April 15th 1954: Rab Butler and Orson Welles

The big news in La Vanguardia today is crucifixion, sacrifice, and the indomitable Spanish spirit, with the merest nod to Indochina. However, there are a couple of short reports on foreign visitors that may conceivably be of interest.

Interesting coincidence: Mallorca was the home base of Franco’s Mr Fixit, Juan March, who may have been an intermediary in alleged attempts by Churchill to the value of $30M to bribe Spanish generals to stay out of WWII. Butler is apparently staying with his son-in-law, a British general called Reyner.

umber one is our very own Chancellor of the Exchequer (finance minister to you), RA (Rab) Butler, who is interviewed when he arrives with BEA in Barcelona and then when the Iberia connecting flight deposits him in La Palma de Mallorca. Mr Butler is obviously a canny operator: not only does he get two pieces in the paper, but by the time he arrives in the Balearics the children who accompanied him in Barcelona have vanished – presumably been sold into slavery down La Rambla – and he is travelling with his wife Elizabeth (née Courtaulds; cf Mrs Kerry) and some friends.

Butler is very tired – is wife is fatally ill, he’s just delivered his third budget, and Churchill’s third cabinet is limping along, handicapped (although probably not as much as Macmillan’s diary suggests) by the continuing effects of the stroke Churchill had suffered in June 1953. So, although a workaholic, he is probably being honest when he says he’s over for a couple of weeks rest – apparently Mallorca is well-liked by British ministers and particularly so by the Walter Monckton (Ministry of Labour), who strongly recommended it – and that, oh yes, Mr Eden is Churchill’s natural successor, not he.

– And Hispano-British relations? asks the local hack.
– We want to intensify commerce between the two countries, he replies.

And that’s a very good point, because there’s scarcely an advert for British goods to be found anywhere in the paper. American products, on the other hand…

On December 25 an airplane was sighted off the coast of Barcelona. It was flying empty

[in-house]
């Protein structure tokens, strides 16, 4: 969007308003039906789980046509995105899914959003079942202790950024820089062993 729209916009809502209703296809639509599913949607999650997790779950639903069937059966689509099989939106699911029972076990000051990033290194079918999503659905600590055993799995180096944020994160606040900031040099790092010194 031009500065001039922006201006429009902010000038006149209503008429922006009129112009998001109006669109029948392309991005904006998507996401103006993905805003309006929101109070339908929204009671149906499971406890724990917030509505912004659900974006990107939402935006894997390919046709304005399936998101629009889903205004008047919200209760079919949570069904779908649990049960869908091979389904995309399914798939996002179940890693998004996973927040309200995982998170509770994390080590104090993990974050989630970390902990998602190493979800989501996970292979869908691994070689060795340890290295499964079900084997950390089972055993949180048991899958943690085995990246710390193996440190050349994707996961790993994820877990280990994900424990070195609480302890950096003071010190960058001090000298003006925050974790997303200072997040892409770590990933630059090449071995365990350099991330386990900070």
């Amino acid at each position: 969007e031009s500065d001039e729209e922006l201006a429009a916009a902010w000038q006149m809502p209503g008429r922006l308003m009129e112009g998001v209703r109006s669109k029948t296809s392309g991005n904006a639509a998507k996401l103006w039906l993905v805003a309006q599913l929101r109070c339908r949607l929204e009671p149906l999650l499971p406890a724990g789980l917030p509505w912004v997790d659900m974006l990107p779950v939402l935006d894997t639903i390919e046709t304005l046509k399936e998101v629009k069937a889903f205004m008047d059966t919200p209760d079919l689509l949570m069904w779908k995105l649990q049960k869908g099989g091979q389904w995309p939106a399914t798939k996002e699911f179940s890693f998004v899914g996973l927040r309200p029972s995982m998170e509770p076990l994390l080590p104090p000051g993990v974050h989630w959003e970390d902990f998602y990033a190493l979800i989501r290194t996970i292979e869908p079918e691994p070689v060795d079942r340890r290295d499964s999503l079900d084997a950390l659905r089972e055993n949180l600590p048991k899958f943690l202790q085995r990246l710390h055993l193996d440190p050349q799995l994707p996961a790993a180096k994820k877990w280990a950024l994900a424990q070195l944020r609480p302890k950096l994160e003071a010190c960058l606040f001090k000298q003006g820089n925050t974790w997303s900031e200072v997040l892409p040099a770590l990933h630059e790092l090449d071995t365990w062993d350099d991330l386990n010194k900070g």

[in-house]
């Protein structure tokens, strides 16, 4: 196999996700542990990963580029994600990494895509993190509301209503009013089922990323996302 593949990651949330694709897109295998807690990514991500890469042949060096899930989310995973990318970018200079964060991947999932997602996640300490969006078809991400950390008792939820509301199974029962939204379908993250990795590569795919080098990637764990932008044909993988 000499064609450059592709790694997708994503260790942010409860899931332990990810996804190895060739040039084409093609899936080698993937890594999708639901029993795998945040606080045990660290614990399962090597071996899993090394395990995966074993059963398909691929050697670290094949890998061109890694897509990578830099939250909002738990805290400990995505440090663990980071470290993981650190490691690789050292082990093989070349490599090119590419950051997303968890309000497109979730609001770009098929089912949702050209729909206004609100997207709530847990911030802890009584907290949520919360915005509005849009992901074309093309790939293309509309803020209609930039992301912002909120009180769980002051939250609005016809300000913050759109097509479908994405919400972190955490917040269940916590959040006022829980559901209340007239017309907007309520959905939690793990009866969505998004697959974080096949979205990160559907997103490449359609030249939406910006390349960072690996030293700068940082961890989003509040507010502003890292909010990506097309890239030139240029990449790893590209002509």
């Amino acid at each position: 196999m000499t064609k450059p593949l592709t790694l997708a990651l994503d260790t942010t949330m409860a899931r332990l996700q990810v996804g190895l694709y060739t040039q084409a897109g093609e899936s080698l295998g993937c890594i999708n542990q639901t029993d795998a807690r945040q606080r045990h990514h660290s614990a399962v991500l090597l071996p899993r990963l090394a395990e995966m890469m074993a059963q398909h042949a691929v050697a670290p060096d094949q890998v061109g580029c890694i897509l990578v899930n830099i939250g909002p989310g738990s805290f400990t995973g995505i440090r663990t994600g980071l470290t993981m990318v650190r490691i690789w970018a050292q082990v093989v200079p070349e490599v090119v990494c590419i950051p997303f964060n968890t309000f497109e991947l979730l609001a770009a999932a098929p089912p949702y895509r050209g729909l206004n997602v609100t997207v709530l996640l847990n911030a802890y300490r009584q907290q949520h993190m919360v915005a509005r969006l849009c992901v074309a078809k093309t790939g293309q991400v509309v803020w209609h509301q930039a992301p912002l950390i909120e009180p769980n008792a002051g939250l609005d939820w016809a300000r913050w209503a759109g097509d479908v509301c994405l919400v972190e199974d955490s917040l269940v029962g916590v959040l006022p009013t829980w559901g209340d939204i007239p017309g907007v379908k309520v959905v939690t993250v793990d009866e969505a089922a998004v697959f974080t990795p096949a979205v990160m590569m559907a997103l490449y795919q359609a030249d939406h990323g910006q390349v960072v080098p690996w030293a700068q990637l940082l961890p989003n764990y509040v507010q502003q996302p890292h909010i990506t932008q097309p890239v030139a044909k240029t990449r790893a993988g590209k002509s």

See Jonathan Rosenbaum, Movies As Politics (1997) for an interesting analysis of the making and – some would say – breaking of Arkadin.

narration that accompanies the opening sequence of some of the seven versions of Orson Welles’ Mr Arkadin/Confidential Report/Dossier Secret/Mister Arkadin/Raíces en el Fango (NY Times/IMDB/WellesNet) [insert metaphor here re Butler and British failure to reconnect with Spain post-WWII].

Welles has arrived in Barcelona on the 15th from Cannes, accompanied by his daughter of 16, Christopher, and he gives a standard f*ck-off interview at l’Estació de França to La Vanguardia’s about-the-town columnist, Manuel del Arco. Mr del Arco is clearly excited – much more so than his colleague at the airport – but Mr Welles is evidently less so. However, amid the banalities Welles does let slip that he’s going to be shooting that same evening and the following day in the harbour, only having three weeks to finish the film he’s making in Spain before he goes to London to appear in Lear.

There’s always been controversy about the list of alleged locations for the film, with it being suggested that the film was probably shot almost completely in studios in Madrid. What Welles is saying lends some support to the latter thesis, but I do wonder whether the famous yacht scene (dirty old men will remember Patricia Medina’s nipples) wasn’t shot in Barcelona rather than in Tangier (or even Naples), as conventional accounts would have it.

Be that as it may, I thought the following back page advert for a popular brand of cognac sums up quite well the contemporary world view of the Spanish establishment: once there were Greeks, we can’t remember the Brits, and now there are Americans, but Spain! Spain will endure:

centenario terry

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